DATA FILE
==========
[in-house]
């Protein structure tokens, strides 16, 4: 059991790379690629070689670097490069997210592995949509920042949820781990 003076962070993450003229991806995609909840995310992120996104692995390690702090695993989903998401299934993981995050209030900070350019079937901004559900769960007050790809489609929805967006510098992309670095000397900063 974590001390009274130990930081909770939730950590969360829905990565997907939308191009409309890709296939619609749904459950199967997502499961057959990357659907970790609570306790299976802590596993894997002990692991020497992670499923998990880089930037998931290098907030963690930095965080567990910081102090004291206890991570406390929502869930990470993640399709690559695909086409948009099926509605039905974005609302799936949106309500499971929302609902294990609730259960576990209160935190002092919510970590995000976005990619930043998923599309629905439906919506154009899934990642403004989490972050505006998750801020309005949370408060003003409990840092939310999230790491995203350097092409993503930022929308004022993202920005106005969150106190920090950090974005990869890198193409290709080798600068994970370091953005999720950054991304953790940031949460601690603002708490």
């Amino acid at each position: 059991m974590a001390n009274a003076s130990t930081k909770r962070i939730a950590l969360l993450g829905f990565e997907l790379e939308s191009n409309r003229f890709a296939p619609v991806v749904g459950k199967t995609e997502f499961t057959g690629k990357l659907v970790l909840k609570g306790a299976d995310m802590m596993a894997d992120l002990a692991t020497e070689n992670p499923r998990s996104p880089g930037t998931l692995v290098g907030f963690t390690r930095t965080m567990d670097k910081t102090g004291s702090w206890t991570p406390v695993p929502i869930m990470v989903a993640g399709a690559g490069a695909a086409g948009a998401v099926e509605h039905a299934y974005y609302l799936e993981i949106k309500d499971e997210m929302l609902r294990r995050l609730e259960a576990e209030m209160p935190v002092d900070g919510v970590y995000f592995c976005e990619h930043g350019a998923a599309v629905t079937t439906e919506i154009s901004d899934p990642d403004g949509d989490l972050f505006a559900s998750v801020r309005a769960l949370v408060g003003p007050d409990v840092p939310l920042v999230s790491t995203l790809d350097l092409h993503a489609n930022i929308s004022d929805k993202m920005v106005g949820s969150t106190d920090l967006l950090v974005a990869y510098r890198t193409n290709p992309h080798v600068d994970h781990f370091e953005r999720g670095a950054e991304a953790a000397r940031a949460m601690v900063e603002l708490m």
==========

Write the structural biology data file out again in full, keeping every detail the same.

[in-house]
């Protein structure tokens, strides 16, 4: 059991790379690629070689670097490069997210592995949509920042949820781990 003076962070993450003229991806995609909840995310992120996104692995390690702090695993989903998401299934993981995050209030900070350019079937901004559900769960007050790809489609929805967006510098992309670095000397900063 974590001390009274130990930081909770939730950590969360829905990565997907939308191009409309890709296939619609749904459950199967997502499961057959990357659907970790609570306790299976802590596993894997002990692991020497992670499923998990880089930037998931290098907030963690930095965080567990910081102090004291206890991570406390929502869930990470993640399709690559695909086409948009099926509605039905974005609302799936949106309500499971929302609902294990609730259960576990209160935190002092919510970590995000976005990619930043998923599309629905439906919506154009899934990642403004989490972050505006998750801020309005949370408060003003409990840092939310999230790491995203350097092409993503930022929308004022993202920005106005969150106190920090950090974005990869890198193409290709080798600068994970370091953005999720950054991304953790940031949460601690603002708490």
């Amino acid at each position: 059991m974590a001390n009274a003076s130990t930081k909770r962070i939730a950590l969360l993450g829905f990565e997907l790379e939308s191009n409309r003229f890709a296939p619609v991806v749904g459950k199967t995609e997502f499961t057959g690629k990357l659907v970790l909840k609570g306790a299976d995310m802590m596993a894997d992120l002990a692991t020497e070689n992670p499923r998990s996104p880089g930037t998931l692995v290098g907030f963690t390690r930095t965080m567990d670097k910081t102090g004291s702090w206890t991570p406390v695993p929502i869930m990470v989903a993640g399709a690559g490069a695909a086409g948009a998401v099926e509605h039905a299934y974005y609302l799936e993981i949106k309500d499971e997210m929302l609902r294990r995050l609730e259960a576990e209030m209160p935190v002092d900070g919510v970590y995000f592995c976005e990619h930043g350019a998923a599309v629905t079937t439906e919506i154009s901004d899934p990642d403004g949509d989490l972050f505006a559900s998750v801020r309005a769960l949370v408060g003003p007050d409990v840092p939310l920042v999230s790491t995203l790809d350097l092409h993503a489609n930022i929308s004022d929805k993202m920005v106005g949820s969150t106190d920090l967006l950090v974005a990869y510098r890198t193409n290709p992309h080798v600068d994970h781990f370091e953005r999720g670095a950054e991304a953790a000397r940031a949460m601690v900063e603002l708490m």